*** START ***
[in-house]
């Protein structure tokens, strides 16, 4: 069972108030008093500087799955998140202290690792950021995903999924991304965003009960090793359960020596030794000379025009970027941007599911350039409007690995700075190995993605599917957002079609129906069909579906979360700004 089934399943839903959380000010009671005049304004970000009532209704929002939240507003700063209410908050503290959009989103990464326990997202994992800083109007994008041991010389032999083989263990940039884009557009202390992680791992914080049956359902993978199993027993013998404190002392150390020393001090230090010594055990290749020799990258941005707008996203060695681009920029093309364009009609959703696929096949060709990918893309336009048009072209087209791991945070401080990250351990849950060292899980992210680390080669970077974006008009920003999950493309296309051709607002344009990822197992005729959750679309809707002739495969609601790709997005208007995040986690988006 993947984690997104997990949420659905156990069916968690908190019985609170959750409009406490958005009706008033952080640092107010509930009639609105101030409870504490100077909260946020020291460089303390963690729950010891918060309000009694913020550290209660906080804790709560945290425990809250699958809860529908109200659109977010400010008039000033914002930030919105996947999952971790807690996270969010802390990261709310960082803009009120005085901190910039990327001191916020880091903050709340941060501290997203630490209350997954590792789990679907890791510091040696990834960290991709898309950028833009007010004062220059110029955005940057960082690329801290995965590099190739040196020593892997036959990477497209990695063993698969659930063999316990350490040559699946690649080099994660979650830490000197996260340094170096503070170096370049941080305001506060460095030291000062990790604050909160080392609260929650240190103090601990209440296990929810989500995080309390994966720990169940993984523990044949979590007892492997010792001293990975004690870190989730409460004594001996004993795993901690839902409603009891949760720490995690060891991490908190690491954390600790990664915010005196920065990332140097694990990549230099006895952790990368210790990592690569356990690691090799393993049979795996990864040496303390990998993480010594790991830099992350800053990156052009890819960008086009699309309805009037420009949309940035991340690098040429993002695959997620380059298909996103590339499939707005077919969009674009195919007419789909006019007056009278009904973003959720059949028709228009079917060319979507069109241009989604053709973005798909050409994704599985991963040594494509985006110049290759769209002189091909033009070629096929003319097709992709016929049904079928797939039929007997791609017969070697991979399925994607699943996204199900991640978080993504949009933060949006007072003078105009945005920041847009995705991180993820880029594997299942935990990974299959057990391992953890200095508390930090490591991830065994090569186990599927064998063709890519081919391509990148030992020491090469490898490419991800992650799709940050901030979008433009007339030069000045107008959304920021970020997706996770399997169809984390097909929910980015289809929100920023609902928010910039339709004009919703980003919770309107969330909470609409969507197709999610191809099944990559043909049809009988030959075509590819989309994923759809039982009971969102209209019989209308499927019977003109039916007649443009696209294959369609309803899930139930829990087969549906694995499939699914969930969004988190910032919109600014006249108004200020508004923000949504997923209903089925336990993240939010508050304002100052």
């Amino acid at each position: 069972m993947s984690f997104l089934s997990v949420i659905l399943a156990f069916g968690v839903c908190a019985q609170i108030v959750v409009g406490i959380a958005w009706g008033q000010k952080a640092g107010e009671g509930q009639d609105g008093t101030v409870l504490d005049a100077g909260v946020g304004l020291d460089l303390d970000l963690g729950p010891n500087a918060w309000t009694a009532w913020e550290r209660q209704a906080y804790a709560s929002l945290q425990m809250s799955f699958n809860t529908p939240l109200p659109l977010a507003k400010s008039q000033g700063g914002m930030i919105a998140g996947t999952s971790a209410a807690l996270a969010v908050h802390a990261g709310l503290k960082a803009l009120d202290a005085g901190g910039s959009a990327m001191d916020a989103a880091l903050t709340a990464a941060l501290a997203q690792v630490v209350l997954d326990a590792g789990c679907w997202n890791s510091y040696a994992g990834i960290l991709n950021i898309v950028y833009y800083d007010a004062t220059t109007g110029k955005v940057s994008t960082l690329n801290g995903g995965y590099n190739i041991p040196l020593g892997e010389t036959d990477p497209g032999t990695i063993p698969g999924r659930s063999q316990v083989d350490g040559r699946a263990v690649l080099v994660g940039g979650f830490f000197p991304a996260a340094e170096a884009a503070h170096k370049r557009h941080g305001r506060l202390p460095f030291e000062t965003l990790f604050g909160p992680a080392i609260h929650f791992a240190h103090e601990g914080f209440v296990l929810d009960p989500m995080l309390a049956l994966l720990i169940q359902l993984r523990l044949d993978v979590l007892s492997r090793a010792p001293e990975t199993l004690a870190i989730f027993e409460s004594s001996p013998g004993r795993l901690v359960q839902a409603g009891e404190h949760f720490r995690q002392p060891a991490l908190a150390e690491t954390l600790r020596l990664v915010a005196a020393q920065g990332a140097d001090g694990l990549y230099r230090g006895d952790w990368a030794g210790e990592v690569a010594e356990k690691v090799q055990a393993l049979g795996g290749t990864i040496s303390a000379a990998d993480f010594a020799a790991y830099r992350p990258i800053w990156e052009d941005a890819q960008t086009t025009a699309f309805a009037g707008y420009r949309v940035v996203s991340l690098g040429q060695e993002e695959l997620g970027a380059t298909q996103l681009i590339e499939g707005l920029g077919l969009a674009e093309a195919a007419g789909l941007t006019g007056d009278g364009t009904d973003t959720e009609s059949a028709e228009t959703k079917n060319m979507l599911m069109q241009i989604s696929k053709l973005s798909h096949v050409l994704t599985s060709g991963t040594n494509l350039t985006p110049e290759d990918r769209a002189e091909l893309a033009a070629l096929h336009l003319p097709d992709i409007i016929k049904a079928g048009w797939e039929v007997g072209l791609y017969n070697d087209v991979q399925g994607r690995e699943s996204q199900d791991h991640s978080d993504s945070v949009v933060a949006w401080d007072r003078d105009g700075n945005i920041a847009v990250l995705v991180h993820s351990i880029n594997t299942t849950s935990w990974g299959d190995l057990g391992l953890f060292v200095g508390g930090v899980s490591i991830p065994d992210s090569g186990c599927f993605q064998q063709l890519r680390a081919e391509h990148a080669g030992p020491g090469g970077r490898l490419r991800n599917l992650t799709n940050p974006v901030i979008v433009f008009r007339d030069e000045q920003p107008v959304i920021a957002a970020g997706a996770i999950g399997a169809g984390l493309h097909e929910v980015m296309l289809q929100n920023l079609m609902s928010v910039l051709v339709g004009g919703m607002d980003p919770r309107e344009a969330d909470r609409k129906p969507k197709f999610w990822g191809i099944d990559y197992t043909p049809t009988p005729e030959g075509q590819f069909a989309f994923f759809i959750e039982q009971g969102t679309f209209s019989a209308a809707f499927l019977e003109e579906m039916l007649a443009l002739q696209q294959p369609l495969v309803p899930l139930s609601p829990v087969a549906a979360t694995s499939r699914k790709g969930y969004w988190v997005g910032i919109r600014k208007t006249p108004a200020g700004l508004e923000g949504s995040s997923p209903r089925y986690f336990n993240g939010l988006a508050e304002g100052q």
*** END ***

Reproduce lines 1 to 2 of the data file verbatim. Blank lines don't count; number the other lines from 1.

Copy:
[in-house]
């Protein structure tokens, strides 16, 4: 069972108030008093500087799955998140202290690792950021995903999924991304965003009960090793359960020596030794000379025009970027941007599911350039409007690995700075190995993605599917957002079609129906069909579906979360700004 089934399943839903959380000010009671005049304004970000009532209704929002939240507003700063209410908050503290959009989103990464326990997202994992800083109007994008041991010389032999083989263990940039884009557009202390992680791992914080049956359902993978199993027993013998404190002392150390020393001090230090010594055990290749020799990258941005707008996203060695681009920029093309364009009609959703696929096949060709990918893309336009048009072209087209791991945070401080990250351990849950060292899980992210680390080669970077974006008009920003999950493309296309051709607002344009990822197992005729959750679309809707002739495969609601790709997005208007995040986690988006 993947984690997104997990949420659905156990069916968690908190019985609170959750409009406490958005009706008033952080640092107010509930009639609105101030409870504490100077909260946020020291460089303390963690729950010891918060309000009694913020550290209660906080804790709560945290425990809250699958809860529908109200659109977010400010008039000033914002930030919105996947999952971790807690996270969010802390990261709310960082803009009120005085901190910039990327001191916020880091903050709340941060501290997203630490209350997954590792789990679907890791510091040696990834960290991709898309950028833009007010004062220059110029955005940057960082690329801290995965590099190739040196020593892997036959990477497209990695063993698969659930063999316990350490040559699946690649080099994660979650830490000197996260340094170096503070170096370049941080305001506060460095030291000062990790604050909160080392609260929650240190103090601990209440296990929810989500995080309390994966720990169940993984523990044949979590007892492997010792001293990975004690870190989730409460004594001996004993795993901690839902409603009891949760720490995690060891991490908190690491954390600790990664915010005196920065990332140097694990990549230099006895952790990368210790990592690569356990690691090799393993049979795996990864040496303390990998993480010594790991830099992350800053990156052009890819960008086009699309309805009037420009949309940035991340690098040429993002695959997620380059298909996103590339499939707005077919969009674009195919007419789909006019007056009278009904973003959720059949028709228009079917060319979507069109241009989604053709973005798909050409994704599985991963040594494509985006110049290759769209002189091909033009070629096929003319097709992709016929049904079928797939039929007997791609017969070697991979399925994607699943996204199900991640978080993504949009933060949006007072003078105009945005920041847009995705991180993820880029594997299942935990990974299959057990391992953890200095508390930090490591991830065994090569186990599927064998063709890519081919391509990148030992020491090469490898490419991800992650799709940050901030979008433009007339030069000045107008959304920021970020997706996770399997169809984390097909929910980015289809929100920023609902928010910039339709004009919703980003919770309107969330909470609409969507197709999610191809099944990559043909049809009988030959075509590819989309994923759809039982009971969102209209019989209308499927019977003109039916007649443009696209294959369609309803899930139930829990087969549906694995499939699914969930969004988190910032919109600014006249108004200020508004923000949504997923209903089925336990993240939010508050304002100052």